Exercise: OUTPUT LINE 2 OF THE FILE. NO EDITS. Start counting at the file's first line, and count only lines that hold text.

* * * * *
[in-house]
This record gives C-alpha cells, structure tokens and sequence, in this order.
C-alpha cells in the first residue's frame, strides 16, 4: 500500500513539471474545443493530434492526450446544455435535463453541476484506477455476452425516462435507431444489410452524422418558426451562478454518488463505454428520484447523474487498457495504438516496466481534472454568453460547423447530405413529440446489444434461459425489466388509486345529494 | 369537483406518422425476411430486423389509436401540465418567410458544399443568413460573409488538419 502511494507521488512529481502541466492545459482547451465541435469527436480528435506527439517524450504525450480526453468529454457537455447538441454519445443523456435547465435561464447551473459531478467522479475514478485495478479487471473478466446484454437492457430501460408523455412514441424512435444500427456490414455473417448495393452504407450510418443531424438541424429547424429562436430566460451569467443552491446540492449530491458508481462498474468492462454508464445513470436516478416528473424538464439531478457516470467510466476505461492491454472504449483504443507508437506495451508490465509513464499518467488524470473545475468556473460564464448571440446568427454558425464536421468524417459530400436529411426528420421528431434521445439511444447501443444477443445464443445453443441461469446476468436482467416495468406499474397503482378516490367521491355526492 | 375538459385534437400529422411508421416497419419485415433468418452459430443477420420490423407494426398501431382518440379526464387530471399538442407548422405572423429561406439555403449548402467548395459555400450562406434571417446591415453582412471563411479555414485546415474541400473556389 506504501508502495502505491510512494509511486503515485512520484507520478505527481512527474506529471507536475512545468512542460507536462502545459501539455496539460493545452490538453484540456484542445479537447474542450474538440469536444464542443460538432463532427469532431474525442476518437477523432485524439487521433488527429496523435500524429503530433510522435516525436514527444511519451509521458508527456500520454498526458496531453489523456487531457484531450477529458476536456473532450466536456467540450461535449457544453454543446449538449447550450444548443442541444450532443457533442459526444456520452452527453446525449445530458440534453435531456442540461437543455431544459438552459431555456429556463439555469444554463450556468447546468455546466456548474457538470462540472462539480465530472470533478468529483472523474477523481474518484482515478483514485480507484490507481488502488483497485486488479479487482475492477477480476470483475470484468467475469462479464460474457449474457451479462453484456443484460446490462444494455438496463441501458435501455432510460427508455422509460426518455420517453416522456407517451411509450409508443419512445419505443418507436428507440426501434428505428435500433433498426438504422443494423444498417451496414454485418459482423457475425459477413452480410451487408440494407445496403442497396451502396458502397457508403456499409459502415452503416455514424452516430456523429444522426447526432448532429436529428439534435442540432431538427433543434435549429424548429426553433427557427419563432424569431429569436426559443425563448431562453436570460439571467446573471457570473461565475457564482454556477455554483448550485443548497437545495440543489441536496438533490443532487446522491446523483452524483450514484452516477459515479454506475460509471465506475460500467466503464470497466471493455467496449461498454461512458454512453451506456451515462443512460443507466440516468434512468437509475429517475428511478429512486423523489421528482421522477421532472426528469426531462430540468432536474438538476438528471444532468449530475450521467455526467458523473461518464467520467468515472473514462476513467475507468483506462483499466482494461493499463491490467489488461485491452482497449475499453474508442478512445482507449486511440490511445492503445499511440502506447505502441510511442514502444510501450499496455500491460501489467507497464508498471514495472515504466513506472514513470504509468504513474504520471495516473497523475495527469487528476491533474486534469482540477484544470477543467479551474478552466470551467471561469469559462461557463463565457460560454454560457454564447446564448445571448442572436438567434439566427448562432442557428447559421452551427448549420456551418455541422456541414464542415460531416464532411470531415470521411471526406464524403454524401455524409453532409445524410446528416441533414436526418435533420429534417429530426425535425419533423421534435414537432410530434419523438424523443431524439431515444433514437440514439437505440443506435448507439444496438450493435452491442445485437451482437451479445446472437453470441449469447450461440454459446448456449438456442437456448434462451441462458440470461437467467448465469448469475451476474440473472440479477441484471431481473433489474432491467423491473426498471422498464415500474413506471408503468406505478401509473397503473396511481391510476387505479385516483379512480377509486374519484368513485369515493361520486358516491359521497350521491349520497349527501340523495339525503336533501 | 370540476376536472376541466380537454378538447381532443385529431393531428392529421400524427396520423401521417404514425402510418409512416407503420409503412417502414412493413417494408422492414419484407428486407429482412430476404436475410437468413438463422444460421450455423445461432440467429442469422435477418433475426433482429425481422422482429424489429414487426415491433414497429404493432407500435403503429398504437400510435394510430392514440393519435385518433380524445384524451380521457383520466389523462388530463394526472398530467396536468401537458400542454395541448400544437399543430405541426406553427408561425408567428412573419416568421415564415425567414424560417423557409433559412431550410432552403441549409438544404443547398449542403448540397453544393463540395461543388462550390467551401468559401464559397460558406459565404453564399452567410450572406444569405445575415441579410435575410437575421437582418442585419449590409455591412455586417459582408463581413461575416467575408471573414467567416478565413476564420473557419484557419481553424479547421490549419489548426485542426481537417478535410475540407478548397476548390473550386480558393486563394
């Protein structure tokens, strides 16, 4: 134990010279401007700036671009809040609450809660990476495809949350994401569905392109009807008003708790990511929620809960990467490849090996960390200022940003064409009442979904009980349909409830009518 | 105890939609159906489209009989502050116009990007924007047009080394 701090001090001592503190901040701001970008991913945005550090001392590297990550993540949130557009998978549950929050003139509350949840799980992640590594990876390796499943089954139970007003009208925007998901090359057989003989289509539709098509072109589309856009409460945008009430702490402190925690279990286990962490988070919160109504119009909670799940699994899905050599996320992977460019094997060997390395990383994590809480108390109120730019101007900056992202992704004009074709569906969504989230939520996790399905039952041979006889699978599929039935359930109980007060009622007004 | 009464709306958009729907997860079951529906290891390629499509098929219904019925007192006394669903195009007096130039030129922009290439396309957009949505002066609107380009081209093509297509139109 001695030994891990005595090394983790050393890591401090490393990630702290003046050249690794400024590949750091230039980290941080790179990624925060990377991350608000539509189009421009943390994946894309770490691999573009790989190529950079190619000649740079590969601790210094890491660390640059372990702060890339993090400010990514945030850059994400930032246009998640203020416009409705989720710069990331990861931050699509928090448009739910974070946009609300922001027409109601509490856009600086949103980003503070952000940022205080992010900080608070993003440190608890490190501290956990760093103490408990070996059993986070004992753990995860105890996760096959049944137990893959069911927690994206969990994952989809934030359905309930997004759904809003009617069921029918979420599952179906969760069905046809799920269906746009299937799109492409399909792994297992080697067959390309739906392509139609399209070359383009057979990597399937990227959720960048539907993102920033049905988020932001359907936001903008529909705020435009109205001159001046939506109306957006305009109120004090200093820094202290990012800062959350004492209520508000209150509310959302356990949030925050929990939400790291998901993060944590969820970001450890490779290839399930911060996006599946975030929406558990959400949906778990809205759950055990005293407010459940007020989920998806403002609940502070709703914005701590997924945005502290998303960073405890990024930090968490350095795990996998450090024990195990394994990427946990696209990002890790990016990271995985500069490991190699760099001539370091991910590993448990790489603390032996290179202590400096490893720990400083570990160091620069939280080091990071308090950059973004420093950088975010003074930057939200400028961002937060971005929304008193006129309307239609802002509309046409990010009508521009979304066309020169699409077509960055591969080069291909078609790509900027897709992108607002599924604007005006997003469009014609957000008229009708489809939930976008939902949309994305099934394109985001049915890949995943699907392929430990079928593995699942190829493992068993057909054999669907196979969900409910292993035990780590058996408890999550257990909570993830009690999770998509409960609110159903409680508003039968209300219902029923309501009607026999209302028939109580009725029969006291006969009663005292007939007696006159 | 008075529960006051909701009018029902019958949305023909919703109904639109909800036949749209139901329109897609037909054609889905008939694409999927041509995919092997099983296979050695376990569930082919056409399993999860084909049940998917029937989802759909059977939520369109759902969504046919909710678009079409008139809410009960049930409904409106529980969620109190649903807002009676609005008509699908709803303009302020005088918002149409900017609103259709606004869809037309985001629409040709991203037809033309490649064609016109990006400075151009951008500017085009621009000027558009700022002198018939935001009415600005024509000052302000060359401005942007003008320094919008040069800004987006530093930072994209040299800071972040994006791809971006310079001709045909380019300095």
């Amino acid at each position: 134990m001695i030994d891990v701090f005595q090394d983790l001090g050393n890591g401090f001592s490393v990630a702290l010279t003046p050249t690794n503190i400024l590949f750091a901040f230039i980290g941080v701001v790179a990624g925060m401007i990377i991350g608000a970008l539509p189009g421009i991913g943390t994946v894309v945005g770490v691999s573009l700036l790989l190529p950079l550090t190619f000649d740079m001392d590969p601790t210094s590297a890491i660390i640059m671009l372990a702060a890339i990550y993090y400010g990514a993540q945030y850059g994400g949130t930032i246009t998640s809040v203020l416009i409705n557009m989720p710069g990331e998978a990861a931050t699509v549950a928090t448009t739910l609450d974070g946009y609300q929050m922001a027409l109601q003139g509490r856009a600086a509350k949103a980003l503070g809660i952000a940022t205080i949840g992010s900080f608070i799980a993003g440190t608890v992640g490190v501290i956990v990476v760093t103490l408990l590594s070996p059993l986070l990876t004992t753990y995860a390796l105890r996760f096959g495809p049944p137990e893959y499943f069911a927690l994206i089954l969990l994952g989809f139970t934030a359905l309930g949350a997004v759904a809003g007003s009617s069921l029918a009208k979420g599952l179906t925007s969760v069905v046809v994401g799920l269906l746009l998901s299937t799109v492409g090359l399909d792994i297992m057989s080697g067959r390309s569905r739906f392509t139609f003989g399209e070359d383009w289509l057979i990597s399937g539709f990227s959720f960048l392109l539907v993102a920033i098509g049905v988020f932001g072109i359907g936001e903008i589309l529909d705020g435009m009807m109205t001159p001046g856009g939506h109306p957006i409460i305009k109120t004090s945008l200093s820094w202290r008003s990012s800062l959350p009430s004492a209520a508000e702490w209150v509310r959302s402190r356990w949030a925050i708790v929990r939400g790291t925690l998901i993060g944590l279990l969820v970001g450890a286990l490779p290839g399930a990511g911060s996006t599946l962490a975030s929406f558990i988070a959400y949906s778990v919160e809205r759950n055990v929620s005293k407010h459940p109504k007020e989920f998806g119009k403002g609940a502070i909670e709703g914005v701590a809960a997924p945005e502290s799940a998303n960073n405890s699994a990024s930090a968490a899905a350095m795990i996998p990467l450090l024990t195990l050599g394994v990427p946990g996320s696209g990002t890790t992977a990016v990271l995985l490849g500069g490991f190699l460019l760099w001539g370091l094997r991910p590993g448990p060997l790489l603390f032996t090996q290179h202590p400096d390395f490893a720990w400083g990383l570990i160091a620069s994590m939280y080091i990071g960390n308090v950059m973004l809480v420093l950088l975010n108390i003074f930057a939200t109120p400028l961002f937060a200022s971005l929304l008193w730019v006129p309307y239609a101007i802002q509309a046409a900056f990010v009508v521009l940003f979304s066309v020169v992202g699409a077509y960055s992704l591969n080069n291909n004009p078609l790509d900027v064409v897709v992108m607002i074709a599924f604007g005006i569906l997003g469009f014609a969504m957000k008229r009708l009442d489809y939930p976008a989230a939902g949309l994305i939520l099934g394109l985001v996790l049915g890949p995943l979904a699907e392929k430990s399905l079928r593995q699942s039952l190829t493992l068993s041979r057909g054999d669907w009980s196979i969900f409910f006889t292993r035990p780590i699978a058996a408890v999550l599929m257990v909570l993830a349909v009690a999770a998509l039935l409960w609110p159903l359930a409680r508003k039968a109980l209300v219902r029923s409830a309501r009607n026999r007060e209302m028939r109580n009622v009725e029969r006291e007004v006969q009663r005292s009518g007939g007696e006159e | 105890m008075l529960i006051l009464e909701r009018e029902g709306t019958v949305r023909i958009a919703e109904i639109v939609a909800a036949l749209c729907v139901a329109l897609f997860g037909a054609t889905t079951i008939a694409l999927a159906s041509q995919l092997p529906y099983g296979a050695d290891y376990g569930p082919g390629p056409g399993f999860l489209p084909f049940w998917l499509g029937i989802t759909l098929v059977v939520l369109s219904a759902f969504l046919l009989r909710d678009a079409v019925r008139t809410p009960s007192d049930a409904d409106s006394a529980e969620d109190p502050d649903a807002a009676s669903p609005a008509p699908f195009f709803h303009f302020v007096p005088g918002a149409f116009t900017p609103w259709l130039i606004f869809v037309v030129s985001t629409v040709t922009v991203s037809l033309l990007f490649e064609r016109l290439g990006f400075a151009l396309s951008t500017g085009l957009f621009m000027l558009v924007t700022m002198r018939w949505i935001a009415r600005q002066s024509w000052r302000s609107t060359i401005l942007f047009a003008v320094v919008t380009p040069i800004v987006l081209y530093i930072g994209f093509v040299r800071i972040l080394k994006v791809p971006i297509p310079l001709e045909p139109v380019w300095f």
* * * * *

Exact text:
This record gives C-alpha cells, structure tokens and sequence, in this order.